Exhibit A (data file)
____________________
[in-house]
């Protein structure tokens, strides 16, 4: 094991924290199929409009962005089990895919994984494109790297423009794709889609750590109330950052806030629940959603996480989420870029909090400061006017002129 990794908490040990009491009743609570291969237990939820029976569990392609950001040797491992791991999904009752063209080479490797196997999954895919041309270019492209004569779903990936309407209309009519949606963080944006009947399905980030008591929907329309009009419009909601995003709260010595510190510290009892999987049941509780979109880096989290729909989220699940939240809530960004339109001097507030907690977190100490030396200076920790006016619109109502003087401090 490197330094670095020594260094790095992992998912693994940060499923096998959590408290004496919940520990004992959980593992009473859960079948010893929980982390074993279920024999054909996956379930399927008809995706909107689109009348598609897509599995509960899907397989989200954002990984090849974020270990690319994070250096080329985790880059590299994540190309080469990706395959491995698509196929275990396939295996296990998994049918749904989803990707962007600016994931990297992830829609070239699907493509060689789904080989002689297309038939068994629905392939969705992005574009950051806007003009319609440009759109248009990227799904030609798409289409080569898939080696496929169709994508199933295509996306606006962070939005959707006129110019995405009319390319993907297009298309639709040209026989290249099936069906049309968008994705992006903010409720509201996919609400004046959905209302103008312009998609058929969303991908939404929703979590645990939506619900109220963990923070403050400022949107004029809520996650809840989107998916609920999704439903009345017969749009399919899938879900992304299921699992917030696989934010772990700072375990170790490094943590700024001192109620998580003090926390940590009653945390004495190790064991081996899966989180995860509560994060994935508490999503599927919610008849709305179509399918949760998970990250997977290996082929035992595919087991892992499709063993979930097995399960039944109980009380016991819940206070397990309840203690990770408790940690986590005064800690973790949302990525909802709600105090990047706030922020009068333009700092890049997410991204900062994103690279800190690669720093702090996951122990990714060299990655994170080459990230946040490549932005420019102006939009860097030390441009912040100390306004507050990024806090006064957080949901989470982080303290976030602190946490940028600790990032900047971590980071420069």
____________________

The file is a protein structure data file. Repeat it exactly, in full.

[in-house]
């Protein structure tokens, strides 16, 4: 094991924290199929409009962005089990895919994984494109790297423009794709889609750590109330950052806030629940959603996480989420870029909090400061006017002129 990794908490040990009491009743609570291969237990939820029976569990392609950001040797491992791991999904009752063209080479490797196997999954895919041309270019492209004569779903990936309407209309009519949606963080944006009947399905980030008591929907329309009009419009909601995003709260010595510190510290009892999987049941509780979109880096989290729909989220699940939240809530960004339109001097507030907690977190100490030396200076920790006016619109109502003087401090 490197330094670095020594260094790095992992998912693994940060499923096998959590408290004496919940520990004992959980593992009473859960079948010893929980982390074993279920024999054909996956379930399927008809995706909107689109009348598609897509599995509960899907397989989200954002990984090849974020270990690319994070250096080329985790880059590299994540190309080469990706395959491995698509196929275990396939295996296990998994049918749904989803990707962007600016994931990297992830829609070239699907493509060689789904080989002689297309038939068994629905392939969705992005574009950051806007003009319609440009759109248009990227799904030609798409289409080569898939080696496929169709994508199933295509996306606006962070939005959707006129110019995405009319390319993907297009298309639709040209026989290249099936069906049309968008994705992006903010409720509201996919609400004046959905209302103008312009998609058929969303991908939404929703979590645990939506619900109220963990923070403050400022949107004029809520996650809840989107998916609920999704439903009345017969749009399919899938879900992304299921699992917030696989934010772990700072375990170790490094943590700024001192109620998580003090926390940590009653945390004495190790064991081996899966989180995860509560994060994935508490999503599927919610008849709305179509399918949760998970990250997977290996082929035992595919087991892992499709063993979930097995399960039944109980009380016991819940206070397990309840203690990770408790940690986590005064800690973790949302990525909802709600105090990047706030922020009068333009700092890049997410991204900062994103690279800190690669720093702090996951122990990714060299990655994170080459990230946040490549932005420019102006939009860097030390441009912040100390306004507050990024806090006064957080949901989470982080303290976030602190946490940028600790990032900047971590980071420069």